An Interview with Dr Haze
HIP talks to Dr Haze, the founder and inspiration behind Circus of Horrors who still runs the show as the fire-eating ringmaster.
How long has the Circus of Horrors been going?
We were actually nearing the end of our 25th anniversary tour when we were forced to stop, because of Covid, in mid-March. We’d been planning to finish the tour at Glastonbury where it all started 25 years ago – on what would have been Glastonbury’s 50th anniversary.
How was that tour?
It was a great tour which included a sell-out show at the London Palladium, featuring a one-off performance with punk rock band The Damned.
Why is this new tour with Circus Berlin?
You have to innovate. We’ve found a safer way for punters than going to a shop. We have links with Circus Berlin so it was an obvious choice. The big top will be half capacity for this performance with a maximum number of 550 people. It depends on the audience mix and the number of social bubbles that book or turn up on the night. It has to be a safe experience as well as enjoyable.
How do you keep up the momentum after 25 years?
I love what I’m doing. I’m not an actor, I’m a performer. I get as much out of it as the audience do. I realised how much I enjoyed performing during lockdown when I couldn’t get out there. I realised I could never retire. I can’t wait to get back out there and strut my stuff.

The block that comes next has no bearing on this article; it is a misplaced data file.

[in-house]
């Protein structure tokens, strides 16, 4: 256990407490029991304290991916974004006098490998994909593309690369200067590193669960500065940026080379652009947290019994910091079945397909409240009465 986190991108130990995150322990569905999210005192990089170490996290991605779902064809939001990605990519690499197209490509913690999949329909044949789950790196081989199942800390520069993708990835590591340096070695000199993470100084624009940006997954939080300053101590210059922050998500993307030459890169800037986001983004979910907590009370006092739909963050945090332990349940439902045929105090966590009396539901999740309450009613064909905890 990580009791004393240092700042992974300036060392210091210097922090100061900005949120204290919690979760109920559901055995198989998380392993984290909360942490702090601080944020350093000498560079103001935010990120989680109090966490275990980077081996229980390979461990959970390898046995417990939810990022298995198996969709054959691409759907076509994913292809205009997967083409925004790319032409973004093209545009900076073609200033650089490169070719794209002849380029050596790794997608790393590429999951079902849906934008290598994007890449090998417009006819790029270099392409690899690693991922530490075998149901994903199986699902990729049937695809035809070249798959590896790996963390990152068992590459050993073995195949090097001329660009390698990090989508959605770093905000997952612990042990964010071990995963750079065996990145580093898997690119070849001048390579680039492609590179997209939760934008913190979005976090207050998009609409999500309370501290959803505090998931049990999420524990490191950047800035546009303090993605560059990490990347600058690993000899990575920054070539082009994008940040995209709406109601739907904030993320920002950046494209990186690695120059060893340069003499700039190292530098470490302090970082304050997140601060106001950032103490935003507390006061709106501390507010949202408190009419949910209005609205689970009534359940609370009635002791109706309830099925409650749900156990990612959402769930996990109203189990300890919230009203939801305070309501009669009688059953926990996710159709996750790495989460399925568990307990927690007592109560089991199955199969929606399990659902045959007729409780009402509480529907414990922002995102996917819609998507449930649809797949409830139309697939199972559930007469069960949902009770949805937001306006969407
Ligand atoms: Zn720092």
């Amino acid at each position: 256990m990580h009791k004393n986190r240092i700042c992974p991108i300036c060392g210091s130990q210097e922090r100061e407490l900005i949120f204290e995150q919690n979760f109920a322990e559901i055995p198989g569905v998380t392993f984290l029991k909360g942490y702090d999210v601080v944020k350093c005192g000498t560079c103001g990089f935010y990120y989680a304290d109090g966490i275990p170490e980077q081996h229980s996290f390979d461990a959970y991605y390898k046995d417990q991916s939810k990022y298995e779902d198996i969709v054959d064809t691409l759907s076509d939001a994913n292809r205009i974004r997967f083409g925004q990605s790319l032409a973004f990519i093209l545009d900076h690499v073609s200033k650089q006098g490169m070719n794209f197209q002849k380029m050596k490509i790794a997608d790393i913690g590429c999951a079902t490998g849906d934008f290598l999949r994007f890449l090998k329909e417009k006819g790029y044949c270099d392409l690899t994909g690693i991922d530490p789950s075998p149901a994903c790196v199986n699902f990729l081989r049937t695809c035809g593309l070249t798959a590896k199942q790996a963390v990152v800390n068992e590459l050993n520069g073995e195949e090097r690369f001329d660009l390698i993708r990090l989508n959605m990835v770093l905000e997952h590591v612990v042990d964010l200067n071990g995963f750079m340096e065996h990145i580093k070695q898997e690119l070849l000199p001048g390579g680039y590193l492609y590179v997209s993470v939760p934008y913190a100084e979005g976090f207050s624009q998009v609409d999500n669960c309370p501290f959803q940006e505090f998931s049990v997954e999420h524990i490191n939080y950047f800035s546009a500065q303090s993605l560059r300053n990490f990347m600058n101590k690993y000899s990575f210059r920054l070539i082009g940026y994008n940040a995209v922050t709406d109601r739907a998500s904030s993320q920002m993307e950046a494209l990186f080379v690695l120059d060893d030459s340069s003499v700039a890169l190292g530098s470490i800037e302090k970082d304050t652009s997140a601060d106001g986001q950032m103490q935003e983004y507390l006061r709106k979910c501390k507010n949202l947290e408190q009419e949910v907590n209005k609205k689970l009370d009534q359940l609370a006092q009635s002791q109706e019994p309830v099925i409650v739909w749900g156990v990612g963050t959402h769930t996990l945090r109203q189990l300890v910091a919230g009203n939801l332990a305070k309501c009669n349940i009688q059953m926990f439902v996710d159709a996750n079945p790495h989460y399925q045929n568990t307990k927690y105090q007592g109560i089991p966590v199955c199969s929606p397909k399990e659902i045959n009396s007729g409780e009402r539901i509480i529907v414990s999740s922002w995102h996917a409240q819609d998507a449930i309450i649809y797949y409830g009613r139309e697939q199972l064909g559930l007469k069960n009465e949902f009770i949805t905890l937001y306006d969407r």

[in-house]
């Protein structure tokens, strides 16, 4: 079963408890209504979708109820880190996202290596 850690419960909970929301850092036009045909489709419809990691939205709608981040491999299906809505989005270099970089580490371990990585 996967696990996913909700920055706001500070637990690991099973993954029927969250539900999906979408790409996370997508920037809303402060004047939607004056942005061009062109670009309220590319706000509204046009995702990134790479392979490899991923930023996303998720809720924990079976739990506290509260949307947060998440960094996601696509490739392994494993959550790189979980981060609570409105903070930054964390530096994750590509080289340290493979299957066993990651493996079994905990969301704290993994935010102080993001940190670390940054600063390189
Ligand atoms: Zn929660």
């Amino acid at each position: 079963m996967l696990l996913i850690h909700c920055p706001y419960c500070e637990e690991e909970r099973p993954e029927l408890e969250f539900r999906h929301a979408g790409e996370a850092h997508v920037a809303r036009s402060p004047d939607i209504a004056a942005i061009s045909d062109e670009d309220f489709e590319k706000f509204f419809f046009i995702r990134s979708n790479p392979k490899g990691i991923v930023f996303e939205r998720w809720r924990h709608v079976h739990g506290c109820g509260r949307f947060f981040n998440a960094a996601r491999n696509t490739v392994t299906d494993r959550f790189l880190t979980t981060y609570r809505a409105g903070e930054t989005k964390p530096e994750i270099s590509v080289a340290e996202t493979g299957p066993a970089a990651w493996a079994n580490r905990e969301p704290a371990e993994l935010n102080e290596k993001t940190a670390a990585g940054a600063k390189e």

How did you get into circuses?
I was circus born in a circus caravan and brought up by circus people when my father left. The circus people were very kind and looked after us both. My parents got back together when I was 11 and after a spell in a bedsit my father got itchy feet again, but this time we went off to join a circus in Ireland, becoming fire-eaters. I had to learn on the job as an 11-year old – up to then mother wouldn’t have let me play with matches on my own.
And what about the Circus of Horrors. How did that start?
I used to be into glam rock and loved horror films. Horror changed dramatically in the 70s with films like the Exorcist which were a big influence on me. I was a big T Rex fan and loved all the music of that period. I wanted to combine rock and roll with circus acts. So I developed the unique Circus of Horrors. I still do fire-eating. And I write and perform all the songs – as well as being the ring master.
Is it a dangerous way of life?
Not really. But one thing I used to do really was dangerous. That was to stand in the middle of ‘the globe of death’ with the motorbikes whizzing all around me at top speed, just standing there in my top and tails. That is scary! I’ve lived a charmed life, visiting places all over the world and enjoying every moment.
What’s was your most popular venue?
The Download Festival in Donnington. Full of rockers but never any trouble. The last one was a mud bath but nobody was bothered, they just got on with it.
What do you know about Hastings audiences?
I know Hastings well from when I was a musician. My grandmother was from Folkstone so I have some South Coast roots. Hastings is special. Some crazy people there. I hope they all come along to see us.
• See The Circus Comes to Town for booking details and information about Circus Berlin.
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